If a widely speculated deal to merge Hughes Electronics Corp. with the SkyGlobal Network assets of News Corp. materializes later this month, DirecTV Inc. could shed its industrial roots and move closer to its California birthright as part of a major Hollywood media conglomerate.
Under a proposal leaked to the financial press last week, General Motors Corp. could reportedly spin off Hughes within the next two weeks, if everything goes according to a very complex plan.
Hughes' most coveted asset, DirecTV-which boasts nearly 10 million direct-broadcast satellite subscribers in the U.S., plus others in Japan and Latin America-would be merged with News' global satellite-television properties to form a separate, publicly traded company.
"It's common knowledge that we've been in talks with Hughes," News chairman Rupert Murdoch told analysts in an earnings call last Wednesday. "Things are progressing. I can't say any more than that."
According to reports in The Wall Street Journal
and other publications last Wednesday, Hughes shareholders would own a majority stake in the new company. But Murdoch-led News would gain management control.
The combined value of the proposed company was estimated at $60 billion to $70 billion.
According to some reports, Microsoft Corp. and Liberty Media Inc. could contribute as much as $5 billion in cash to the deal.
GM spokeswoman Toni Simonetti last week denied there was a deal on the table.
Sources said a deal could be announced by the end of this month.
Hughes shareholders reacted unfavorably Wednesday, with the stock closing down nearly 11 percent to $24.75 per share.
Shareholders were disappointed that a takeover would not come "at some great premium," Bank of America Securities analyst Armand Musey noted.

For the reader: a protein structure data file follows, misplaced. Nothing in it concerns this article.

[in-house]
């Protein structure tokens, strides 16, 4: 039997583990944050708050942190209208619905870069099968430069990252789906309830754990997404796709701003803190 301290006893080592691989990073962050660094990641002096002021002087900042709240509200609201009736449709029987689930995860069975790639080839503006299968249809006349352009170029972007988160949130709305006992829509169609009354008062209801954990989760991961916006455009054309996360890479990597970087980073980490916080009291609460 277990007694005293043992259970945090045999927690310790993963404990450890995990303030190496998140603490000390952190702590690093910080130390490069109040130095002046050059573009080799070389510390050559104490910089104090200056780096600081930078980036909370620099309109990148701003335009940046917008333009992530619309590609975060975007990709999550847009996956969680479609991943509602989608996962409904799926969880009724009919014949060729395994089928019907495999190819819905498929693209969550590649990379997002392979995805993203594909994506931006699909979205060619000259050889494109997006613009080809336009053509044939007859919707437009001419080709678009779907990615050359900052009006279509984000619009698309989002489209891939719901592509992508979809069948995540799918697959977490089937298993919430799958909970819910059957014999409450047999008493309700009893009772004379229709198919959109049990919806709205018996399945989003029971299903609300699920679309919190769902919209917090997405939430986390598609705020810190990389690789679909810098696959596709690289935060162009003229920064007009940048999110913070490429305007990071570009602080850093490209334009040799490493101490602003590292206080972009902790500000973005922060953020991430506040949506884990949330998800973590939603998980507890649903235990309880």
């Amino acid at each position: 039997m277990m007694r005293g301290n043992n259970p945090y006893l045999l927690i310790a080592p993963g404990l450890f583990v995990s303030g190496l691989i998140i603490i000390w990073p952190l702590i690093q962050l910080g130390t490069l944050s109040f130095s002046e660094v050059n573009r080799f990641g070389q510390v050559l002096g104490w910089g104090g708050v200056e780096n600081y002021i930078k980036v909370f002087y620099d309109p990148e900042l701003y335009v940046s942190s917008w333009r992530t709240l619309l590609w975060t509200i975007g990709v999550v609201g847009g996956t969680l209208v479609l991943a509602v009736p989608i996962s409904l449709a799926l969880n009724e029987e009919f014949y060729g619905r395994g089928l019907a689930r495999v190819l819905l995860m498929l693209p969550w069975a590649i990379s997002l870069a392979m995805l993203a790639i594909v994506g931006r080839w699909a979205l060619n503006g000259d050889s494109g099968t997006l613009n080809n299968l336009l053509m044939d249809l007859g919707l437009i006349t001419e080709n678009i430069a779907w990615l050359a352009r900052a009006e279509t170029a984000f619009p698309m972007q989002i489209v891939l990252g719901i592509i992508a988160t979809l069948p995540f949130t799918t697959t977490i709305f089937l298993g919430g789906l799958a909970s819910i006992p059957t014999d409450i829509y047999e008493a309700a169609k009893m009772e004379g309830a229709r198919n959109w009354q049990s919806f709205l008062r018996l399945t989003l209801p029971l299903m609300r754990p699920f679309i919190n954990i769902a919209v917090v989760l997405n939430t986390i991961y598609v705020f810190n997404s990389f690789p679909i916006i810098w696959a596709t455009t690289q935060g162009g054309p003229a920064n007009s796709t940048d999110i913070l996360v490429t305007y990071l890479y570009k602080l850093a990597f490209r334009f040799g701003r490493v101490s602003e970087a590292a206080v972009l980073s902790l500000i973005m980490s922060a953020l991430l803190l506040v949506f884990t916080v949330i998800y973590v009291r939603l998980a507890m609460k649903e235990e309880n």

A DirecTV and SkyGlobal hookup makes strategic sense because it would combine the programming strength of News with DirecTV's nationwide distribution platform.
Observers are already beginning to speculate on how the deal would change the face of DirecTV's programming lineup. But this much is clear: DirecTV has used the strength of its programming in the past to set itself apart from the competition. Its National Football League out-of-market sports package, NFL Sunday Ticket, still tips the balance in favor of DirecTV when some consumers choose a television service.
At its inception in 1994, DirecTV chose to differentiate itself by devoting more channels to pay-per-view movies than anyone else. Since then, the company has also added a small amount of original content, including pay-per-view action series and free concerts.
For its part, News has been aggressive in finding distribution for its content, whether that means carving out room for a fourth television broadcast network, or fighting for cable carriage of the now-popular Fox News Channel.
According to reports, Murdoch has given GM a quickly approaching deadline in which to approve a deal. At least one source believes Murdoch may be concerned that Liberty chairman John Malone may be prepared to make a bid for the company later this year, once Liberty disentangles itself from AT&T Corp.
Some observers last week said they think that the News deal was all but inevitable at this stage. But others were holding out hope that Hughes could find a way to work with rival EchoStar Communications Corp. to create one national DBS powerhouse.
"It would make brilliant sense," SG Cowen Securities satellite analyst Rob Kaimowitz said.